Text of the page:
Ethyl alcohol is widely used as a licit and socially acceptable albeit nonprescrip-tion drug. Alcohol has many ocular effects, including influences on eye movements, nystagmus, and amblyopia. At relatively high doses, alcohol also affects IOP. The mechanism of lowering IOP is an osmotic effect, which may be limited in degree and duration due to rapid penetration into the eye. However, alcohol also induces a hypotonic diuresis by inhibiting production of antidiuretic hormone, which may prolong and increase the osmotic gradient.

Lower doses of alcohol have little or no effect on IOP. Oral administration of 21 mL of 86- or 90-proof alcohol (43% or 45% alcohol, respectively) had no significant effect on IOP compared with controls.64 Higher doses, however, may reduce IOP (see chapter 8). The oral dose of ethyl alcohol for lowering IOP is 0.8 to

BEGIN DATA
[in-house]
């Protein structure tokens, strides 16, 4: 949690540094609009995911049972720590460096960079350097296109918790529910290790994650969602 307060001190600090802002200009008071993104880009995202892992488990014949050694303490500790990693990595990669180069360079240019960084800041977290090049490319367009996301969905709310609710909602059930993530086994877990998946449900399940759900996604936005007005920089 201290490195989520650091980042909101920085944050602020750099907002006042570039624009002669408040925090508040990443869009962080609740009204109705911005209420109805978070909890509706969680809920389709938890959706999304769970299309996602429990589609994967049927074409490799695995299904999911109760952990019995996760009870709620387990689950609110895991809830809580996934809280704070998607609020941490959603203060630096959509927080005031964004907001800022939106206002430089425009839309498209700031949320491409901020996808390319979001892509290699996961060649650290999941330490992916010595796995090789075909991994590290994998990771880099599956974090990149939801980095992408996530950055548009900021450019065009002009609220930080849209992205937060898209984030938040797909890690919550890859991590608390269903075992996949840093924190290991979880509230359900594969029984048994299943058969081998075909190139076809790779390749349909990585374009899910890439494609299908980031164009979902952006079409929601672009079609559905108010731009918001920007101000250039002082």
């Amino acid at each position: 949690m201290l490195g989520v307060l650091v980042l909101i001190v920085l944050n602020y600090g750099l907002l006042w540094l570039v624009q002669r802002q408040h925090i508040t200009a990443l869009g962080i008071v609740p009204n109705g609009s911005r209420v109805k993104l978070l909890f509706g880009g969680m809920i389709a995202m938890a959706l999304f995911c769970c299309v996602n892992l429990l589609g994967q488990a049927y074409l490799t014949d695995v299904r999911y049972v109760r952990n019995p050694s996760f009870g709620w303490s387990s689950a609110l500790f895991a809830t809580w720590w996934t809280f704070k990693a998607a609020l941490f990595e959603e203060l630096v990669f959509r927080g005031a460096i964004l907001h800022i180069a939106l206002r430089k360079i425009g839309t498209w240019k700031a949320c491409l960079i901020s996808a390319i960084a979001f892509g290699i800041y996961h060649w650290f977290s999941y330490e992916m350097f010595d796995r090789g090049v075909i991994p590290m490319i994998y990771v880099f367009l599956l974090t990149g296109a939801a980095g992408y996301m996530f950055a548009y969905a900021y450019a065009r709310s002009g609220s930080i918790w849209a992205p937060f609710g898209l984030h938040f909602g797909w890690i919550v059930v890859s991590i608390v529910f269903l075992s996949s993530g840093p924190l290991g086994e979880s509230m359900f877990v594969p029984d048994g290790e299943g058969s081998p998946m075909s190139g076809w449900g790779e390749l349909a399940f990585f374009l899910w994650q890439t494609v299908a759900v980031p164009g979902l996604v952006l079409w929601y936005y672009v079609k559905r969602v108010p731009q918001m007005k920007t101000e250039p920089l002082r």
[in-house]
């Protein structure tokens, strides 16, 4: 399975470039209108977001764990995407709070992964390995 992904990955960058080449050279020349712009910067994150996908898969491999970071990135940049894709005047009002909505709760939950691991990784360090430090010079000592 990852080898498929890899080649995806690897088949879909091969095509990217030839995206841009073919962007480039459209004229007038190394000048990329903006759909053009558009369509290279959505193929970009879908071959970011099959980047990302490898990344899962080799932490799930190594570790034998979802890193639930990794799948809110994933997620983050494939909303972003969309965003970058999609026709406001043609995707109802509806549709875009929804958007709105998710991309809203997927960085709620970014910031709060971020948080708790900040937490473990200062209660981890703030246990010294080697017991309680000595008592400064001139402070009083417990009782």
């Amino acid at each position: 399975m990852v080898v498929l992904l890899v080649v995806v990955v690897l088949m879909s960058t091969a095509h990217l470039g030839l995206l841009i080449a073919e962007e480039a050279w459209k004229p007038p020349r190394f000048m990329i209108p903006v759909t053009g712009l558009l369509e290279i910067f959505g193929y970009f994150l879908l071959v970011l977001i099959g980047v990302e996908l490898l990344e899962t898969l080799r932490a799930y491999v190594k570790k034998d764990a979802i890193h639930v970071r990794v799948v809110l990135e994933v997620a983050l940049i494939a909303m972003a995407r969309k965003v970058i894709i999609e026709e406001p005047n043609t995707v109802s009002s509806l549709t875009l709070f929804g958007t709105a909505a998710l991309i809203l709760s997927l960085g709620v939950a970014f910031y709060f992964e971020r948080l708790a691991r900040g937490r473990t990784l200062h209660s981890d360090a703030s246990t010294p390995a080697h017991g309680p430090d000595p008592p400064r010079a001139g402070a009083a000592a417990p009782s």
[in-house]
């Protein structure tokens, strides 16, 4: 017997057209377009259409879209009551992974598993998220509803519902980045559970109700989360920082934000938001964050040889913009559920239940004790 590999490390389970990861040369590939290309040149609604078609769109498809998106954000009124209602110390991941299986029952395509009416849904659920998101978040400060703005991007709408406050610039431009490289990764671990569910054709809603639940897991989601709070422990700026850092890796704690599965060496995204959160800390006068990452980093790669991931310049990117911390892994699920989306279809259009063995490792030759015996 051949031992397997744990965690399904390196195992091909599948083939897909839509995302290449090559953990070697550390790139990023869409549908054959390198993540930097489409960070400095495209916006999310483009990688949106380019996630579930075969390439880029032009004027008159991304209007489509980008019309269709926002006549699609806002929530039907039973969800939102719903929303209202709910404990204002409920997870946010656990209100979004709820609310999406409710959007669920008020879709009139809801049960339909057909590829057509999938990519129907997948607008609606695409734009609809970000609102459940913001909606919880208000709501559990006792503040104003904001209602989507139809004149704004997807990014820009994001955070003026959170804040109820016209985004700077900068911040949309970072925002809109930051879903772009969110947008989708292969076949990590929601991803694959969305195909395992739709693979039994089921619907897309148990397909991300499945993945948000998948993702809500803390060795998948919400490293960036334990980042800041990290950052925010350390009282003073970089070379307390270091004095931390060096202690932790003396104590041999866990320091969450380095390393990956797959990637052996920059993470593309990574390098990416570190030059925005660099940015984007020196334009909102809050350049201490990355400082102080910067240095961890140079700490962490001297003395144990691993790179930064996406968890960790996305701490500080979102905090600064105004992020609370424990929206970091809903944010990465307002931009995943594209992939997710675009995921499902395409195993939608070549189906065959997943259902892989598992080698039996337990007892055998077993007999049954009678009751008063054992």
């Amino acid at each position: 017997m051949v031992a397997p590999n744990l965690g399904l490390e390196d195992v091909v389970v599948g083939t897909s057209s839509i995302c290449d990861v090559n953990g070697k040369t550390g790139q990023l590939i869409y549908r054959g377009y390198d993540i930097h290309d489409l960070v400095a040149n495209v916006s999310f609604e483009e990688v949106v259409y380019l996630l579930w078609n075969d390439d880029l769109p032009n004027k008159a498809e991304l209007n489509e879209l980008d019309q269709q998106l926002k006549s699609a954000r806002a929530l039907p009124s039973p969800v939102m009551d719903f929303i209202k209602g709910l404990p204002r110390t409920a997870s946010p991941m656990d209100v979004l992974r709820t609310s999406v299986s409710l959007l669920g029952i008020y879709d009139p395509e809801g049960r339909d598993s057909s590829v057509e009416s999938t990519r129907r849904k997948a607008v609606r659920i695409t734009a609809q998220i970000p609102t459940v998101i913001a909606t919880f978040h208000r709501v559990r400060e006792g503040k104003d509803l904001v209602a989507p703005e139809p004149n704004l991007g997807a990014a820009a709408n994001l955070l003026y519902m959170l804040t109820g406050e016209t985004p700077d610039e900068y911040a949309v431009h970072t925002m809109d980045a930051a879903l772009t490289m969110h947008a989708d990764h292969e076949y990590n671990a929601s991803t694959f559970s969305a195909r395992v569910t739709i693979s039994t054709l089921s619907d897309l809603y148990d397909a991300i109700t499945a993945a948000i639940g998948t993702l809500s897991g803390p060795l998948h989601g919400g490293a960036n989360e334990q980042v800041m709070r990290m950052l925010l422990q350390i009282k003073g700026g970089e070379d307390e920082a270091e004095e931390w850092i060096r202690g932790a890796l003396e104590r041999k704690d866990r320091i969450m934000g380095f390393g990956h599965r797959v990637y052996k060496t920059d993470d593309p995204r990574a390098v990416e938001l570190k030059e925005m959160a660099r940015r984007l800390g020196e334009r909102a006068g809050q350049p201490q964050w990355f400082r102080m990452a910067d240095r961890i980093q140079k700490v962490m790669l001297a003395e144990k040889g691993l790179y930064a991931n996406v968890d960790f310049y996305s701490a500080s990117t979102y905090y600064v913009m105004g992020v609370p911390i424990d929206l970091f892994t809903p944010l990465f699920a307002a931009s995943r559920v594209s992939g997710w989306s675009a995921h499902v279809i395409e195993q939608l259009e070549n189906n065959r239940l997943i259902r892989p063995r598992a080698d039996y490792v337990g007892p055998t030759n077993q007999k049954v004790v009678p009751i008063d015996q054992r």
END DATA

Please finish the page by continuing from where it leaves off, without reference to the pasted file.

1.5 g/kg, which is approximately 2 to 3mL/kg of body weight of 40% to 50% solution (80 to 100 proof). Oral ingestion of 120 cc (4 oz, approximately equivalent to two cocktails) of whiskey or 1 L of beer (5% alcohol content) was equally effective in reducing IOP for at least 4 to 5 hours.65

Ethyl alcohol has many well-known short- and long-term side effects that limit the therapeutic use of this drug. At the higher doses required to lower IOP, alcohol has central nervous system side effects and may cause nausea and vomiting. The hypotonic diuresis may cause dehydration, and the metabolism of alcohol causes increased caloric load after ingestion, which may cause side effects in diabetic patients and even in nondiabetic individuals.

Because of its adverse effects, long-term treatment with alcohol is not recommended for treatment of elevated IOP. Short-term therapy with alcohol is rarely, if ever, necessary, such as in an emergency situation when no other osmotic IOP-lowering drug is available. However, IOP measurements may be temporarily lowered by alcohol and may deceive clinicians trying to monitor and interpret these measurements. Patients may not state that they have ingested alcohol, although the alert clinician is usually aware of this possibility.

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